The problem with rainy nights and bushy trails is that no matter how waterproof your boots are or how high the gaiters rise, you are going to get wet. Especially when the trail disappears from time to time beneath the ravages of the 2013 floods. We kept heading downstream and angled across the wide meadows until we intersected the trail.

Moist meadow walking. (Photo: M. Kopp)

Moist meadow walking – yes, there is a trail here! (Photo: Megan Kopp)

At this point, I’m really not sure why I bothered taking off my boots for the first of four creek crossings for the day, but damp is different than soaking wet. On the creek bank, fresh wolf tracks were spotted in the mud.

Glacial creek crossings are part of the adventure. (Photo: M. Kopp)

Glacial creek crossings are part of the adventure. (Photo: Brad Kopp)

It was a challenging 3.5 km from our camp to the end of the exploration road where the route heads up to Paradise Pass. With clouds threatening, we made a hasty route change and opted for the easier hike 4.9 km down to Romulus Campground, up towards Tombstone Pass and back around to Elbow Lake rather than heading over Paradise and out Evan-Thomas as originally planned.

Spending another night down the trail from the pass, we took the side route in the morning into Tombstone Lakes. So close to Piper Pass and yet, so far.

Lower Tombstone Lake - Piper Pass is right on the other side of those rocks! (Photo: M. Kopp)

Lower Tombstone Lake – Piper Pass is just on the other side of those rocks! (Photo: Megan Kopp)

Yes, I probably should have paid closer attention to the route details before heading out on this adventure, but if I had, I might have objected and missed the chance to circumnavigate Tombstone Mountain – and the opportunity to savour this little slice of heaven.

Total distance travelled: ~39 km
Guidebook: Daffern, Gillean. Kananaskis Country Trail Guide, Volume 2, 4th ed. Rocky Mountain Books, 2011.

Springtime in the Foothills of the Canadian Rockies

How do I know spring is here?

It’s the tired pup in the back of the car at the end of a warm hike up Prairie Mountain, outside of Bragg Creek (just west of Calgary, Alberta).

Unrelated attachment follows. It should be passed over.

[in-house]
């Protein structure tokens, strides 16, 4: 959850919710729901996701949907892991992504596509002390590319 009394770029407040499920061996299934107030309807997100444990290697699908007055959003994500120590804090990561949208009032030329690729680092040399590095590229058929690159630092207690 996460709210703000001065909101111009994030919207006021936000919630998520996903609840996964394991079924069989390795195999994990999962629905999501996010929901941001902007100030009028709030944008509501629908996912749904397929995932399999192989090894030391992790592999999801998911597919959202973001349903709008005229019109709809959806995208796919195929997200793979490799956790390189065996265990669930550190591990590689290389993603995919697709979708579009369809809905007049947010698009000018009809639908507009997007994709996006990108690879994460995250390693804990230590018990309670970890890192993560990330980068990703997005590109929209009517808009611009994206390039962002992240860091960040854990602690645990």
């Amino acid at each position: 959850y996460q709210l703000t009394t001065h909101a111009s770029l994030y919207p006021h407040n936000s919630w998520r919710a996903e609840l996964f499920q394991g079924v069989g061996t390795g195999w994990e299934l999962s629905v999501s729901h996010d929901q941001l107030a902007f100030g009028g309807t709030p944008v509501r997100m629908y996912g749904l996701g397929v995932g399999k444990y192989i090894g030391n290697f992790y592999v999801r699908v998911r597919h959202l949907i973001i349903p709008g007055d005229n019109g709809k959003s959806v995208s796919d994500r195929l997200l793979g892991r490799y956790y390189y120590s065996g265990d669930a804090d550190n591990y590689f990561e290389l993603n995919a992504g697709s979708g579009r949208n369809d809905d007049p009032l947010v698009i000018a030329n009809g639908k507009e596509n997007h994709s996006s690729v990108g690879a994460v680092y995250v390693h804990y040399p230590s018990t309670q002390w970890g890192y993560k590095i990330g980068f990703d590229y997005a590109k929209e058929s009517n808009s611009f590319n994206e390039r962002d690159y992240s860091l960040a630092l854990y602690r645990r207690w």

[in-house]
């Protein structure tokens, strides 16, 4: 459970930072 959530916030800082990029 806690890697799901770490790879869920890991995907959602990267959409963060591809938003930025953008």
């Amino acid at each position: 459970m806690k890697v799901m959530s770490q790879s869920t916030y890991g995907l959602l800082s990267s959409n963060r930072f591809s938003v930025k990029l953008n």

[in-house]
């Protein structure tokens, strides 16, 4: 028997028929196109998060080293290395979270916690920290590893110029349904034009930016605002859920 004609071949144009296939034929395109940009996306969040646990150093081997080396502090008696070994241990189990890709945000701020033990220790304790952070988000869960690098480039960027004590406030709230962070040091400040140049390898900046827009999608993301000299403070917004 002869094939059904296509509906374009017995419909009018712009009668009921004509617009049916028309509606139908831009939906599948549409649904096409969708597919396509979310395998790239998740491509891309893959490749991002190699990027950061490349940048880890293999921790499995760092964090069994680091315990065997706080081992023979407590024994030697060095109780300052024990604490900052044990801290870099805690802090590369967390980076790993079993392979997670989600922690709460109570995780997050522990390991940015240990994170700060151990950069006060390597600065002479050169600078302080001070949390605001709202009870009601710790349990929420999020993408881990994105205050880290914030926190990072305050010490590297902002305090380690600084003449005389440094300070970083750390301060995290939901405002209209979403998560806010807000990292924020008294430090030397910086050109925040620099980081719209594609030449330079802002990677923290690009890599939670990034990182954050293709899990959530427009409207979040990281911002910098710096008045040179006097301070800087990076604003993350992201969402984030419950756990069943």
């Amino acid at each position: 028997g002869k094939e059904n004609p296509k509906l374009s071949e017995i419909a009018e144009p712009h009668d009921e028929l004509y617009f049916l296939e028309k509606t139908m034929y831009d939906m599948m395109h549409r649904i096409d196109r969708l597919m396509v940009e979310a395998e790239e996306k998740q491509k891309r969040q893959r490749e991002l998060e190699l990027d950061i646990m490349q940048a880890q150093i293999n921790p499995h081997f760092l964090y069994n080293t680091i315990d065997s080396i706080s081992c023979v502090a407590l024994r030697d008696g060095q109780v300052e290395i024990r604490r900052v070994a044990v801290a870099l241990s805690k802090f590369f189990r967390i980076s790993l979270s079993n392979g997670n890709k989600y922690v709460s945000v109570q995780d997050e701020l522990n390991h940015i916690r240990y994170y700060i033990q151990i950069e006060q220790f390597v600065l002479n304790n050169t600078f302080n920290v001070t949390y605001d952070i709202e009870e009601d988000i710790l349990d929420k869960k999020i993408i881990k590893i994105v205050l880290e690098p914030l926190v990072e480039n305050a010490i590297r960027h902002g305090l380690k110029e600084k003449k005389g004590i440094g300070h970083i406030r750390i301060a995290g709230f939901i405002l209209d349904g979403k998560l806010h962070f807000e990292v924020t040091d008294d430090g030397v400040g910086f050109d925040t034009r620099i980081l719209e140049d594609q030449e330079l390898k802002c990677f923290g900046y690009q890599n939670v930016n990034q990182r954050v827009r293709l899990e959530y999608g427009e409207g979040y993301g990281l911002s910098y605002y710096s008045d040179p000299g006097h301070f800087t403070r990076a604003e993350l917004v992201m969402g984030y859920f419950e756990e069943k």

Taylor in the boot - of the car! (Photo credit: M. Kopp)

Taylor in the boot – of the car! (Photo credit: M. Kopp)

The flowers are starting to show their glorious colour!

Prairie crocus - one day out! (Photo credit: M. Kopp)

Prairie crocus – one day out! (Photo credit: M. Kopp)

I’m playing pickup on the river as my guy and his friends come down the Bow River from Ghost Dam with huge smiles on their faces.

Shuttle pickup for my kayaker and his pals on the Bow River. (Photo credit: M, Kopp)

Shuttle pickup for my kayaker and his pals on the Bow River. (Photo credit: M, Kopp)

“Spring work is going on with joyful enthusiasm.”
― John MuirThe Wilderness World of John Muir

Snagmore Trail

What’s in a name? Inspiration – perhaps!

Snagmore – snag more time outdoors. That’s what I did this weekend.

Overlooking the Elbow River from Snagmore Trail. (Photo Credit: M. Kopp)

Overlooking the Elbow River from Snagmore Trail. (Photo Credit: M. Kopp)

Snagmore is one of the dozens of new trails that have been developed within the West Bragg Trail System in Kananaskis Country just west of Calgary, Alberta in the past few years. Built as a mountain bike trail, it’s still multi-use and the winter hiking options are brilliant.

Spending time outdoors feeds the soul – and for that reason, alone, I’d like to thank the volunteers who maintain this network of trails.

Thanks!

Did You Know?
The Great Bragg Creek Trails Association (GBCTA) is a volunteer organization designing, building and maintaining trails in the area. They groom winter cross country ski trails; build mountain biking routes; and maintain trails – such as Snagmore.

P.S. GBCTA is always looking for extra hands to help with special projects.